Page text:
Lastly, The Matrix's vision of differs greatly from Dark City. In their real world incarnations, the heroes and heroines of The Matrix are androgynes. Males and females dress the same and act the same. When incarnated in the Matrix, their outfits and attitudes are decadent and fetishistic. There's a distinct air of gender transgression, whichis essentially shoved down your throat in the two sequels (Larry Wachowski himself skirts gender boundaries to such an extent that rumors had circulated he'd undergone gender reassignment surgery). Dark City, on the other hand, presents distinct gender signifiers. And the 1940’s setting of the film reveals an inherent conservatism vis a vis sexual identity. The women are lush and fertile and the men are stoic and aggressive.

And then there's the alien question. And therein lies the crux of the matter....


TO BE CONTINUED

Tuesday, February 22, 2011

AstroGnostic: Dark City, or Crucified by Time


Although only one of the films would break through to the mass consciousness, starting in 1998 the high priests of Hollywood would weave a triptych of films that on an mundane level seemed unrelated, but on an esoteric level tell the same story. Alex Proyas' Dark City, the Wachowski Brothers' The Matrix and Christopher Nolan's Memento look at dying/resurrecting savior mythology from three different perspectives: Sun God, Gnostic Messiah, and Antichrist.

The first was Dark City, written and directed by Alex Proyas (I, Robot, Knowing), born September 23, 1963 in - of all places- Egypt. Proyas was somewhat of a prodigy and would direct his first film in 1980 at the age of --wait for it-- seventeen. In 1994, Proyas would score his first hit with the cult smash, The Crow, yet another of the ritual dramas derived from the comic book dream factory.

The Crow
was somewhat of a watershed for pop culture. The then-underground streams of Goth culture and occult-themed comics would ride The Crow’s coattails and become major influences on youth culture in general. The film also boasted a hit soundtrack with tracks by altrock acts like the Cure, Helmet, Nine Inch Nails and Rage Against the Machine. Like The Dark Knight, the film swept like a tidal wave when it's young star was killed before the film's release (note also that the Crow character also used Jaz Coleman's Jester makeup).

Proyas leveraged the success of The Crow to make Dark City. Proyas tapped the young British actor Rufus Sewall to star as John Murdoch (read: "Oannes Marduk"), the man who would bring the sun to Dark City. Murdoch is a man who wakes up in a bathtub with no memories. He lives in a 1940’s era city trapped in permanent midnight. A voice-over by by the expository Doctor Scherber (played by Keifer Sutherland) sets the stage: a race of aliens called the Strangers had mastered time and the physical world, but were dying because they did not possess souls. They needed the vital essence of spirit, so had created this simulacrum of a world to imprison and study the human soul so they could become one with it.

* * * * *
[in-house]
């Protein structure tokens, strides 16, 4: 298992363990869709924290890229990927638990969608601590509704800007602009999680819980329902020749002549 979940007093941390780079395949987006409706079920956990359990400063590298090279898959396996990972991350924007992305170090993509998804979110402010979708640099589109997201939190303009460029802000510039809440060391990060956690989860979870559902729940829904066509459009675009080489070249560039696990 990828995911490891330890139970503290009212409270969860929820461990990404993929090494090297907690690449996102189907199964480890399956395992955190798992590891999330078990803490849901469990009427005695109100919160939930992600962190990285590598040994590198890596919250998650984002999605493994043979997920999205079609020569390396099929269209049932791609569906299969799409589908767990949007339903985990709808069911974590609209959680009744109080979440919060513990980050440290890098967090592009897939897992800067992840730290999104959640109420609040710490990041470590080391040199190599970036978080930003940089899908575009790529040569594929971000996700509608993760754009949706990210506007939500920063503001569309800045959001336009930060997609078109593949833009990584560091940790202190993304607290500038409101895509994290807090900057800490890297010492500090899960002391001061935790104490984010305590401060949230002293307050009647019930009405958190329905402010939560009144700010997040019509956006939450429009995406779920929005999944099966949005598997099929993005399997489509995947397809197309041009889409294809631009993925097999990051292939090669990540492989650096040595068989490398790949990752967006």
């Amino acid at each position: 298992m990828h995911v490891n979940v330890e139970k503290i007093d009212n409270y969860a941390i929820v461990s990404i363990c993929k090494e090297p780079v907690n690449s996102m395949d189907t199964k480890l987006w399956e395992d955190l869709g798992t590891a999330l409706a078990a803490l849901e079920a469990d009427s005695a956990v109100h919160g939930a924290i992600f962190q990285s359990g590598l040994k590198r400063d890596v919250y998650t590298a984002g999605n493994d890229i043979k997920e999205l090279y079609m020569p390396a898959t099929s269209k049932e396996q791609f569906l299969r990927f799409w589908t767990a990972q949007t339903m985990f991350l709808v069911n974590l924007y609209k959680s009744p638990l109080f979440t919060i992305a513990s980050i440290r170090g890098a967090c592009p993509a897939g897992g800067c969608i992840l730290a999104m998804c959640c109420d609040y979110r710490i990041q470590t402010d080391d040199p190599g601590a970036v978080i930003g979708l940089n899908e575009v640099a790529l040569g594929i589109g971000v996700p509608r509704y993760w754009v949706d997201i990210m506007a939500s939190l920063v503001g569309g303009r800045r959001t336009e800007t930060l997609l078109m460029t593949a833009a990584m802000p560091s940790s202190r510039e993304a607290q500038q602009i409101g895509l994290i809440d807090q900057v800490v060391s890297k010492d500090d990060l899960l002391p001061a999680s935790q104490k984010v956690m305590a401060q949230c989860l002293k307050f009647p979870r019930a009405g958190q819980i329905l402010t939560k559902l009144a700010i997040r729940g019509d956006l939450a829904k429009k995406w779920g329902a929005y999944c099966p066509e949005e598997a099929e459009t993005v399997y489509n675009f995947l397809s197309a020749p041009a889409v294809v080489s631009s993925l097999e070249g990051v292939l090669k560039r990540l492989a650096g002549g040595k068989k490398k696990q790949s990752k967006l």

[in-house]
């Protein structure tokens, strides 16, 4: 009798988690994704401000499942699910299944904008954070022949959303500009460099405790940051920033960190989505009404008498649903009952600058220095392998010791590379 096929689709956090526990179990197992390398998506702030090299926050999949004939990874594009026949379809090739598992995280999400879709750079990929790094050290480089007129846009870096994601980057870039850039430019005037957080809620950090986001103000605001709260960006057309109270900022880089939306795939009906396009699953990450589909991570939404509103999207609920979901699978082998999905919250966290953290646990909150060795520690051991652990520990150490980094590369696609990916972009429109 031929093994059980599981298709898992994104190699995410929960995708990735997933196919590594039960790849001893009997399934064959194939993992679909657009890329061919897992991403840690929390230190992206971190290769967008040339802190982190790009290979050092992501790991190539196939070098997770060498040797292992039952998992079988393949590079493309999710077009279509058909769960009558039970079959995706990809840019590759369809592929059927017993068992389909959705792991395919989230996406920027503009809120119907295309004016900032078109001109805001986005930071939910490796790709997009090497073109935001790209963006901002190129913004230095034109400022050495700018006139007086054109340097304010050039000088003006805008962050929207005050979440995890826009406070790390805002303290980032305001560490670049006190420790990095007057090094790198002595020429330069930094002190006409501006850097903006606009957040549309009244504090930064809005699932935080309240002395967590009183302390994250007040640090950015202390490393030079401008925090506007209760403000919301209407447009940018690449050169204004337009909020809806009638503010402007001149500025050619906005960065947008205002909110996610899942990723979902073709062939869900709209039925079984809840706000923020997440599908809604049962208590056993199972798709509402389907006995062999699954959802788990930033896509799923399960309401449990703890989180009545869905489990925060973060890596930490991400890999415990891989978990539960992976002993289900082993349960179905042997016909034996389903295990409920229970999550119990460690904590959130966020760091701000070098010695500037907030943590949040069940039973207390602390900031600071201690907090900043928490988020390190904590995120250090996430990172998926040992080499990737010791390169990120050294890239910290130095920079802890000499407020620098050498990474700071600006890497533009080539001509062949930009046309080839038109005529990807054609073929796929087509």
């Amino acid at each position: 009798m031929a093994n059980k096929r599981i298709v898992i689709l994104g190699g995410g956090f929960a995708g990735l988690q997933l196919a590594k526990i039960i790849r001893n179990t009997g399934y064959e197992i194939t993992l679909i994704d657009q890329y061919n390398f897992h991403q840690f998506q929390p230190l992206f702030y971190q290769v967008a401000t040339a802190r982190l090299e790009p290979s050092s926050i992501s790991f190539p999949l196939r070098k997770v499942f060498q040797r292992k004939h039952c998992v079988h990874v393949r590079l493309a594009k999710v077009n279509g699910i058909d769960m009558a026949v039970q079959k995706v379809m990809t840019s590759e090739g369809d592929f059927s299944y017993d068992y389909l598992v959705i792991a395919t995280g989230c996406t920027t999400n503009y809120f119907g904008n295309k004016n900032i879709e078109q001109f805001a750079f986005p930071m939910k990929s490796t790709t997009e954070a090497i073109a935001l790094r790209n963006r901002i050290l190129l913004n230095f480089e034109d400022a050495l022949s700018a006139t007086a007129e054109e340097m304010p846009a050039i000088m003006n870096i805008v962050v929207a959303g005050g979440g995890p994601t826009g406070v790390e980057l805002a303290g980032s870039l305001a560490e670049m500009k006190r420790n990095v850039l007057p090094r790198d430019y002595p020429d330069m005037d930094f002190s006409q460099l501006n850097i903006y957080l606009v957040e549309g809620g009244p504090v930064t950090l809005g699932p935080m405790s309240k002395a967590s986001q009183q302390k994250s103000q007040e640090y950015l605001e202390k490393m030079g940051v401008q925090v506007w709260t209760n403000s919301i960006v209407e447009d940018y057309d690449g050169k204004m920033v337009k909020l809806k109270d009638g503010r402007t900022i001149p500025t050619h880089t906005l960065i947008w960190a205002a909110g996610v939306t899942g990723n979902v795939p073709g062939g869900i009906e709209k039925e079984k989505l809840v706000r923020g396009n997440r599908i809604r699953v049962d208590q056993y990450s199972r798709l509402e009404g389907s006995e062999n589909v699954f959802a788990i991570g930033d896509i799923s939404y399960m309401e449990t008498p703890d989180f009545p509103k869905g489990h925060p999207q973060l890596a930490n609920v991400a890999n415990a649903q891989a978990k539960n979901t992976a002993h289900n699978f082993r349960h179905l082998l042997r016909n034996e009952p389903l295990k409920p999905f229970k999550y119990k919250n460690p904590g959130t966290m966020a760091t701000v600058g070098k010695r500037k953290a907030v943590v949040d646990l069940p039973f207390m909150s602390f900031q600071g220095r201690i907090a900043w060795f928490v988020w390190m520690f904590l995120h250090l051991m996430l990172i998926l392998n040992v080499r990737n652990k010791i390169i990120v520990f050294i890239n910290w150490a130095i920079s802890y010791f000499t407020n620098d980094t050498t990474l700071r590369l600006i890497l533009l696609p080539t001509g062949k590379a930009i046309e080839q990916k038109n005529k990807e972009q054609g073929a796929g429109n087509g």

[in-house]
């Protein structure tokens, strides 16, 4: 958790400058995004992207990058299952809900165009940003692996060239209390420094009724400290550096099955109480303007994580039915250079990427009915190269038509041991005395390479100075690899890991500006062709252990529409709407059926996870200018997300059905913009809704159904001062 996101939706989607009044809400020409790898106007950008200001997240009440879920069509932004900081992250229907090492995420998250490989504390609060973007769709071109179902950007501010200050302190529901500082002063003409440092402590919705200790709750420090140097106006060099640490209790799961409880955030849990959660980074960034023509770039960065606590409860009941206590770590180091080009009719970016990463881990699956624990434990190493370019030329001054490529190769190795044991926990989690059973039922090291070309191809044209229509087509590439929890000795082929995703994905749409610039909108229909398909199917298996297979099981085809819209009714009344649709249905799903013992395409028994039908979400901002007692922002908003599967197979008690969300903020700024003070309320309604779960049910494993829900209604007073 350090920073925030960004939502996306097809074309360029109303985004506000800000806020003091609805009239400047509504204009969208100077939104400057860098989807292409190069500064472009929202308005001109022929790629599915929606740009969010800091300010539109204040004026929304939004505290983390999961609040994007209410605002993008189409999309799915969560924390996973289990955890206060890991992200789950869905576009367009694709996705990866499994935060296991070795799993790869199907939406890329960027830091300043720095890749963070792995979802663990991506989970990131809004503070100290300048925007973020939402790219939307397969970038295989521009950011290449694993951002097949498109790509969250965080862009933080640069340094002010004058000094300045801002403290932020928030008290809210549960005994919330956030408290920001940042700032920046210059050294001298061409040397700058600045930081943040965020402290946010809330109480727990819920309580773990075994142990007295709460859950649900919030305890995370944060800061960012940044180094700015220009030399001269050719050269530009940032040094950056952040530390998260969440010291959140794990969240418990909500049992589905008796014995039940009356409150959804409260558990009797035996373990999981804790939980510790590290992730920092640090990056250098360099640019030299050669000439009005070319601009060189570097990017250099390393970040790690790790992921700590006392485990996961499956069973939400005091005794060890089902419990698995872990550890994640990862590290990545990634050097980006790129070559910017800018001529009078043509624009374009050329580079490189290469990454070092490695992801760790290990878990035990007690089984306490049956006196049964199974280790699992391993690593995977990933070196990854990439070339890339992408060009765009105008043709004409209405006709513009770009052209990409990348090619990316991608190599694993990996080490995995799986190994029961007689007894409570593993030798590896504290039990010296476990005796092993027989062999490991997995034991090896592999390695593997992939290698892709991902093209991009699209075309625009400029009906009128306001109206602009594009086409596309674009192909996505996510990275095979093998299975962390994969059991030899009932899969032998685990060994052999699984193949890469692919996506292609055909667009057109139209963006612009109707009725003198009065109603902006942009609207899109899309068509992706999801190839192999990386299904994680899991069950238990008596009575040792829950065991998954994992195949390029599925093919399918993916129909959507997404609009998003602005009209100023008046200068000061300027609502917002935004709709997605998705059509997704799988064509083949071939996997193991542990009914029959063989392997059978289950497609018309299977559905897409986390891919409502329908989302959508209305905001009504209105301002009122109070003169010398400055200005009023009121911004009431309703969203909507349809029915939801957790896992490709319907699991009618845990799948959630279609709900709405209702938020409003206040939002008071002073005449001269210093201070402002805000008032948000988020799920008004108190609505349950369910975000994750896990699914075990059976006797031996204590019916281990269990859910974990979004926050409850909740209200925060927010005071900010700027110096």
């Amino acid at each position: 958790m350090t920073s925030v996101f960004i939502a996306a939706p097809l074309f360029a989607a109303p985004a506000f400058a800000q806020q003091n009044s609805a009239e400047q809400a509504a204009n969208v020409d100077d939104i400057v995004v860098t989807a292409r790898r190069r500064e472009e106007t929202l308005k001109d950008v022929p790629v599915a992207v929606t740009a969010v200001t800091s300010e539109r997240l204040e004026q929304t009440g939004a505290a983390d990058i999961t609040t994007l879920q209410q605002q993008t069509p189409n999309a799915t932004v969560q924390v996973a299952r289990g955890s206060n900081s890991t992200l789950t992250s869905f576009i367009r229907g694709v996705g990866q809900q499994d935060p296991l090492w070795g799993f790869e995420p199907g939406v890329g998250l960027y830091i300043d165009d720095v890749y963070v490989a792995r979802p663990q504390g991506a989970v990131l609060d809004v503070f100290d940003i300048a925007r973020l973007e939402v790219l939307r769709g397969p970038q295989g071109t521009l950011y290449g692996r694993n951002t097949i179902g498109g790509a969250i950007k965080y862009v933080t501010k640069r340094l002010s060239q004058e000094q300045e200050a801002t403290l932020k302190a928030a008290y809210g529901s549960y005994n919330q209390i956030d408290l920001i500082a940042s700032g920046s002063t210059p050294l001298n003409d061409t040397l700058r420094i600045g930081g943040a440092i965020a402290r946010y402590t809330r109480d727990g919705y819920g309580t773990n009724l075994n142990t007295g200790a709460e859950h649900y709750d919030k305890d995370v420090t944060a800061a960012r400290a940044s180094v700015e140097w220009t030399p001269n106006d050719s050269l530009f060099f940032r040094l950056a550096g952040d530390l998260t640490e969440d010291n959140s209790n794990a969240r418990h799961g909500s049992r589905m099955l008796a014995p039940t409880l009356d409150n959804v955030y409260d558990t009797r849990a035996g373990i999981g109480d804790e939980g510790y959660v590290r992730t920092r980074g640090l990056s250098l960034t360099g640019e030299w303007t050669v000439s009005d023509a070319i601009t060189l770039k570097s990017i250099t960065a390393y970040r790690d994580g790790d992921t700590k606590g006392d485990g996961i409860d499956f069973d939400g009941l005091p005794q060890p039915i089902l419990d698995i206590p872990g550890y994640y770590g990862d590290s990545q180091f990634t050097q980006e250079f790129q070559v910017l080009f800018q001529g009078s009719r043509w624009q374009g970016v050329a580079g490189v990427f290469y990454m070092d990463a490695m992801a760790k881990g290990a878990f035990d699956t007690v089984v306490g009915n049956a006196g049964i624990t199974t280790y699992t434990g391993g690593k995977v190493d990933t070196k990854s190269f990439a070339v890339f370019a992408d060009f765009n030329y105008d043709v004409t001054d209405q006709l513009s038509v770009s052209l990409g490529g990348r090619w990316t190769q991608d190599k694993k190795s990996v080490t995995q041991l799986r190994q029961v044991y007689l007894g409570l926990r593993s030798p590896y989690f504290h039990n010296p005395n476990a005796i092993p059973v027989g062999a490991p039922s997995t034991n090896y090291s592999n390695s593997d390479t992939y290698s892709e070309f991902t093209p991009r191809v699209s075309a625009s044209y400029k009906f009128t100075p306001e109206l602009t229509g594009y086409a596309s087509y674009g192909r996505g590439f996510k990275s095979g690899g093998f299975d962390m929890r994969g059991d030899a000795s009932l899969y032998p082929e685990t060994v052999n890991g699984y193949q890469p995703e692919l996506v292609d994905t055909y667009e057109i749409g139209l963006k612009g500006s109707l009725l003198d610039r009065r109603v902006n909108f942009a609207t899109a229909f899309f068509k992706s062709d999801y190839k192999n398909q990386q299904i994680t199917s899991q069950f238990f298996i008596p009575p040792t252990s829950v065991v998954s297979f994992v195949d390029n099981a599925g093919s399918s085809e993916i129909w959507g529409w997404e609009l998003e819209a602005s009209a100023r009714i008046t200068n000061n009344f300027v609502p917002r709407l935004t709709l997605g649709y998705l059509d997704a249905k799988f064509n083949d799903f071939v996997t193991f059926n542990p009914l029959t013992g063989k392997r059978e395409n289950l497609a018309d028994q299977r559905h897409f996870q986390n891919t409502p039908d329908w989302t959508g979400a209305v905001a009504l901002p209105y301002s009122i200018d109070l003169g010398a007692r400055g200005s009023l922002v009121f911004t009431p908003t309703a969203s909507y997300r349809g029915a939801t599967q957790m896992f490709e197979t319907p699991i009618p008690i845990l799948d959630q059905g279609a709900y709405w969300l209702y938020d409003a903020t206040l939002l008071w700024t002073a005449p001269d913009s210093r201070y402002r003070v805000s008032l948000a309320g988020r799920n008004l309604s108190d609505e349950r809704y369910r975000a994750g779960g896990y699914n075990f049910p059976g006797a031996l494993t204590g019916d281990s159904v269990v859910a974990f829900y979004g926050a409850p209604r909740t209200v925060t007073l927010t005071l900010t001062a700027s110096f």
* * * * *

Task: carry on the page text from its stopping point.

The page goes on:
Like the earlier Talosians from Star Trek (above) and the later Agents in The Matrix, the non-individuated Strangers were the direct descendants of the Archons of Gnostic mythology, prison wardens of an illusory world. The Strangers look like a cross between Nosferatu and the Borg, and dress like the ‘Men in Black’ from 60’s UFO lore.

Murdoch is simultaneously born and baptized as the Solar Redeemer. He is awake while the whole city is asleep (at the Strangers’ command). His rebirth in water recalls Oannes’, and his first act is rescue a goldfish, whose bowl Murdoch inadvertently knocks over. Fish and ocean imagery will later play a prominent part in Dark City (both Oannes and Marduk are strongly connected to water). In the apartment where Murdoch stands lies a dead woman with spirals cut into her breasts.

More symbolism- the spiral is connected to the moon, water, the vulva and shells, according to Chevalier and Gheerbrant's authoritative Dictionary of Symbols. The Strangers are murdering the very source of what they're searching for.


Murdoch doesn’t know it yet, but he is being framed for her murder. Murdoch then receives a strange telephone call, warning him that the police are coming for him. This exact event would be repeated in The Matrix the following year.

As Murdoch escapes the apartment to the city streets below, he is pursued by the Strangers, but discovers he has the power to alter reality, which he uses to make his escape. A classic fugitive dream-story follows with Murdoch pursued by the Strangers, Doctor Schreber and a mild-mannered yet relentless homicide detective named Bumstead (played by William Hurt, of Altered States fame, significantly). Bumstead is also concerned with his former partner Walenski, a man who has woken up to the same reality Murdoch has, but is powerless to do anything about it and is subsequently going mad.